What Mr. Reyes likes most of all is the food his fans bring him in Tupperware containers when he plays overseas. "They're Filipino: They cook for me and take care of me until the early morning," he says. "They're not professional chefs, but it's fried fish or chicken, the food I like."

Sid Waddell, an English pool commentator known for his offbeat similes ("He's as twitchy as a frog in a blender"), says Mr. Reyes's fans frequently take their hero out singing after his matches. After Mr. Reyes made a seemingly impossible shot at a recent tournament in Holland, Mr. Waddell remarked on the air: "There'll be karaoke and chicken curry tonight then!"

Mr. Reyes's specialty is banking the cue ball off multiple cushions to hit his target ball, often sinking it. It's a skill he learned as a child in his uncle's Manila pool hall. He used to sleep on the table at night.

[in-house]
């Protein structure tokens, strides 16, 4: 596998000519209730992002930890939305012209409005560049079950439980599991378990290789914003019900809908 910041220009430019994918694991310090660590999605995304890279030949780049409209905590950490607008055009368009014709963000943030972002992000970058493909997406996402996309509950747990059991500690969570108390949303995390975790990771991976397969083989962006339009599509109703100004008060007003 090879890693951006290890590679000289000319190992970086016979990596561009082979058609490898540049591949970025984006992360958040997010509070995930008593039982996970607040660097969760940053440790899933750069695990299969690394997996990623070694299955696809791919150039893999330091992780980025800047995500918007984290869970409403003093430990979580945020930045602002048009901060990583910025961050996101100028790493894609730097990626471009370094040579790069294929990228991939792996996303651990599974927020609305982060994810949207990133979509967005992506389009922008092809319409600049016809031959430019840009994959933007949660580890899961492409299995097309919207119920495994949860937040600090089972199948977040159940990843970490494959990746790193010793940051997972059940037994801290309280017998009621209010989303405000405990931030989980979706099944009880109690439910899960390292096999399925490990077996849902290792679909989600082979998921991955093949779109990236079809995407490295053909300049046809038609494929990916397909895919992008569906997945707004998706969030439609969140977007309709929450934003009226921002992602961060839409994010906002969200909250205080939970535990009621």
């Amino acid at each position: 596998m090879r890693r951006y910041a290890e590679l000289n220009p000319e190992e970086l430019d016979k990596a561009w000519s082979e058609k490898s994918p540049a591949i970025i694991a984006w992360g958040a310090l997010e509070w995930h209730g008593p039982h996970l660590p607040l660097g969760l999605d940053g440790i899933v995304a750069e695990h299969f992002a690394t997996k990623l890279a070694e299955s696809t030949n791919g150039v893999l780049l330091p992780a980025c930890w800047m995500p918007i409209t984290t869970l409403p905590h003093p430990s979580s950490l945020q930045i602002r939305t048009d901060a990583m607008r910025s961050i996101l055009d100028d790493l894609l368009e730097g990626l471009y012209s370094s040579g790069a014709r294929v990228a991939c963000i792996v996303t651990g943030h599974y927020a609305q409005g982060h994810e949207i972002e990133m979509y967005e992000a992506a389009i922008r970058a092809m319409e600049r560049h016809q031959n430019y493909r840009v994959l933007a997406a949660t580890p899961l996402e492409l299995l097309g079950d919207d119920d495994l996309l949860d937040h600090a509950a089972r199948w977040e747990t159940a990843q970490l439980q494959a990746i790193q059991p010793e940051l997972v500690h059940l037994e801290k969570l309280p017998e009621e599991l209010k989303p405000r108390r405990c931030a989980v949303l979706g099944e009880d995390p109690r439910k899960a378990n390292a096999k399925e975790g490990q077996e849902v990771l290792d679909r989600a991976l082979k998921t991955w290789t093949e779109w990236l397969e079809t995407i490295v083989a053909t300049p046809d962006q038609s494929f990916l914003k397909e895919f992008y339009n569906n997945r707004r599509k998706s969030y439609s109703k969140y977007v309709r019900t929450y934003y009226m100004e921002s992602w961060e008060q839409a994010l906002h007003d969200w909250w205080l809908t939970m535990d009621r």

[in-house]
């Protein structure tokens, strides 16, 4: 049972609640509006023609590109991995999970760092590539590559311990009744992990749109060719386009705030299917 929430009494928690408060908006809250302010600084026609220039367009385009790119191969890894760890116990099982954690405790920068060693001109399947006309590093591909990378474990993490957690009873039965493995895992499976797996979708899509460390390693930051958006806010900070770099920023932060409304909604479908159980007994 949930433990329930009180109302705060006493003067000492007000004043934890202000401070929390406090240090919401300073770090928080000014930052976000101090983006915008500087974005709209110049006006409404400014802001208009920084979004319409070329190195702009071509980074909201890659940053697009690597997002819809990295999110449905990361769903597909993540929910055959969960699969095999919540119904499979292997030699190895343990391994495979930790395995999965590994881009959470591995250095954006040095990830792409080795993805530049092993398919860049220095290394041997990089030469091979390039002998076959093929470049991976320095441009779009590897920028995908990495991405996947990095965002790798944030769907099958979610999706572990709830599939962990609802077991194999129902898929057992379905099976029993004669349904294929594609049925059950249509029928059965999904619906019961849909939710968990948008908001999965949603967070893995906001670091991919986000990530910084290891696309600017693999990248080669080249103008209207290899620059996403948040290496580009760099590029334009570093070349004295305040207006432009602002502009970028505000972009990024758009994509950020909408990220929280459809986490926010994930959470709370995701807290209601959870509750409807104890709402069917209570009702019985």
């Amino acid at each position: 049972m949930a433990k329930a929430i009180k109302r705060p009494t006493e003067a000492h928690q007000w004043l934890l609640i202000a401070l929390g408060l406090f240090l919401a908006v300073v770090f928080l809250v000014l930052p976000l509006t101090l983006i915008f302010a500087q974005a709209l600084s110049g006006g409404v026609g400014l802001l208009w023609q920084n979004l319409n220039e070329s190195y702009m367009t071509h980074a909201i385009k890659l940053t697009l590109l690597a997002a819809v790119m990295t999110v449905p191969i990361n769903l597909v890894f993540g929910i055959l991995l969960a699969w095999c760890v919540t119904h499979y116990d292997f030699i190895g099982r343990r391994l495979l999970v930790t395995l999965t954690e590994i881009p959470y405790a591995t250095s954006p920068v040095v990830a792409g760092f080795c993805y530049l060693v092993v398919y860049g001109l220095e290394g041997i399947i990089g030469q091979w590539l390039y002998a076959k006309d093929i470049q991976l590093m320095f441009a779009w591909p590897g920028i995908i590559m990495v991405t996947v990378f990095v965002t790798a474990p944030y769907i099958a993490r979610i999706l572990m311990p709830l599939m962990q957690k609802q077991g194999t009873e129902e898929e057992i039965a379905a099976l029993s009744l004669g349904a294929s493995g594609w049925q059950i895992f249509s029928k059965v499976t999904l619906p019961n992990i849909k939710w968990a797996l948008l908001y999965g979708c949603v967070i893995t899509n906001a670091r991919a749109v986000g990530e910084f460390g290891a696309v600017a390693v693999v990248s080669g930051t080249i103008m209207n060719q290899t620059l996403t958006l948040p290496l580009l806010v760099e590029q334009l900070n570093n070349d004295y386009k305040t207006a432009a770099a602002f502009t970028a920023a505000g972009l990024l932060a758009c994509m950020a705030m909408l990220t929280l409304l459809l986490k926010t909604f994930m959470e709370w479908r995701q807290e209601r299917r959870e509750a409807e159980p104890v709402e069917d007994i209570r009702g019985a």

He made his first overseas trip, to Japan, in 1979 when it became clear nobody in the Philippines was reckless enough to play him. In 1985, Mr. Reyes went to the U.S. for the first time to play pool for money. He bagged the world championship in 1999.

Write to James Hookway at james.hookway@awsj.com
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« Reply #63 on: December 09, 2003, 12:42:27 AM »

Philippines Strikes Back at Kidnapping Gangs
December 08, 2003   2122 GMT

Summary

Galib Andang, a leading member of Abu Sayyaf, was captured in the southern Philippines on Dec. 7. Since Andang's chief occupation was the commander of a kidnap-for-ransom gang, the arrest is not a significant blow to al Qaeda and affiliated groups in the region, but it will help Manila curb rampant kidnapping in the country.